Turkish pop music

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Turkish pop music had its humble beginnings in the late 1950s with Turkish cover versions of a wide range of imported popular styles, including rock and roll, tango, and jazz. This wide collection of songs were labelled as "Hafif-batı" (light western) music and included a wide range of artists, such as Frank Sinatra to Doris Day, Nat King Cole to the Everly Brothers, from Elvis Presley to Paul Anka.

Turkish artists began to produce English language cover versions of these songs and write their own too, and the first original song of this type is credited to Erol Büyükburç in 1958 for his song Little Lucy,[1] which was released as a 10-inch single known as a taş plak.

With the emergence of 7-inch (45 rpm) single records in Turkey soon after, listening and distribution of this type of media was easier and thus the sound became more popular.[1]

1960s[edit]

One of the founders of Turkish pop music, Erol Büyükburç

Büyükburç felt that the popularity of this trend would be limited until the Western song lyrics were translated into Turkish, and suggested to composer Fecri Ebcioğlu that he pen some Turkish lyrics to an English tune.[2] In 1962, the first Western popular melody with Turkish lyrics was released, İlham Gencer's "Bak Bir Varmış Bir Yokmuş" (Look Once Upon A Time) [3] and the foundation was set for the mergence of a new genre. The modern technique of musical arrangements was also attributed to this era, with Western songs arranged into more oriental sounding motifs for the Turkish ear.

The genre got its name in 1964 with the release of duo Tülay German and Erdem Buri's single "Yarının Şarkısı" (Tomorrow's Song). On the record's sleeve they coin the term "Turkish pop music", indicating that their product was indicative of things to come.

Musicologists document that the first original composition was released in 1967 by Paris trained Timur Selçuk, the son of famous classicist Münir Nurettin Selçuk, called "Ayrılanlar İçin" For Those Departed.[1] The vehicle for Turkish pop was often film, and singers such as Gönül Yazar became icons of the time, though their films were rarely seen outside Turkey.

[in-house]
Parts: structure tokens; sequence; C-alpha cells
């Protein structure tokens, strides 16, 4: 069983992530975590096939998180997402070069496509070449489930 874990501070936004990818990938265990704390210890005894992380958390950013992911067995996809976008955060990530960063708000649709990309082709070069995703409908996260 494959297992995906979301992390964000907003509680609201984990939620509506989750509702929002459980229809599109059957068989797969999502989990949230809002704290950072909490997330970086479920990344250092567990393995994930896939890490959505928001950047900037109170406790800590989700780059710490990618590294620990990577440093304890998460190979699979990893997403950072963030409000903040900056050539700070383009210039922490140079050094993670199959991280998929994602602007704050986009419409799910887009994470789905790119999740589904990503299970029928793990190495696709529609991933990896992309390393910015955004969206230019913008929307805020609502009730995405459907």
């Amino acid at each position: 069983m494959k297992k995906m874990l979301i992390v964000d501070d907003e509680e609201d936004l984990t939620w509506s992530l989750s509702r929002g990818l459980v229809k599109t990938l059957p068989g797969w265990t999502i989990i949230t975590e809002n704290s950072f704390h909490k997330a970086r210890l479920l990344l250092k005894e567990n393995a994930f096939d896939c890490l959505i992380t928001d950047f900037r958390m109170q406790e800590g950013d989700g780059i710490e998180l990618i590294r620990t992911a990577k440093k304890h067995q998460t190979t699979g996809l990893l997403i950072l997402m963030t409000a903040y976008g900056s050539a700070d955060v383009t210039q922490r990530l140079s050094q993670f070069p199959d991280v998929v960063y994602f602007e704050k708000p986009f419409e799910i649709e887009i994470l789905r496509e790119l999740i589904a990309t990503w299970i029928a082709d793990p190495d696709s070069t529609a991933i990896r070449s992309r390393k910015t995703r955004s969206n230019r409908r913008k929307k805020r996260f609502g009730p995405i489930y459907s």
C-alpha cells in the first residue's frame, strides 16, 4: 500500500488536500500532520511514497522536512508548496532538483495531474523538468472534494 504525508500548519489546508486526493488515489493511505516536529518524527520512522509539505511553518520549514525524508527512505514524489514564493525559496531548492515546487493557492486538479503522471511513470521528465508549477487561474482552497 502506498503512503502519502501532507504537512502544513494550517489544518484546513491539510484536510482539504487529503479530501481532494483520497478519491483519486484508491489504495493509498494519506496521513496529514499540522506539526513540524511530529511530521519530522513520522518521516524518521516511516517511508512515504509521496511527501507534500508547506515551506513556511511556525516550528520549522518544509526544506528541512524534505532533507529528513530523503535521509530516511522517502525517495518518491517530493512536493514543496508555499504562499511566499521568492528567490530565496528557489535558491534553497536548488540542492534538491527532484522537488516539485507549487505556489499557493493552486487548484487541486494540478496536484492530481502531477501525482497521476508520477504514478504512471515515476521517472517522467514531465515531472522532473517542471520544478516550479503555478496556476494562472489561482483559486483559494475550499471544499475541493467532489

1970s - 1980s[edit]

Turkish pop music became very popular in the 1970s with female stars such as Ajda Pekkan and Sezen Aksu reaching superstar status domestically.

With her song writing talent, Aksu is credited with giving Turkish pop its unique sound, which is emulated across the Arabic countries. It was arguably this sound that changed the face of the Eurovision song contest when Sertab Erener won the Eurovision Song Contest 2003. Today Aksu is considered to be the matriarch of Turkish pop music. In the first half of the 1990s, female singer-songwriters such as Nazan Öncel and Yıldız Tilbe became very popular in Turkey.

The genre took a huge dip in popularity with the emergence of Arabesque music. However, with Aksu backing emerging stars such as Sertab and Tarkan in the early 1990s, Turkish pop came back from the brink. In particular, Tarkan's song Şımarık, which was both written and composed by Aksu, was a hit in Europe and Latin America in 1999.

As in the 1950s, it again took inspiration from newer styles that had emerged, such as hip hop, heavy metal and reggae.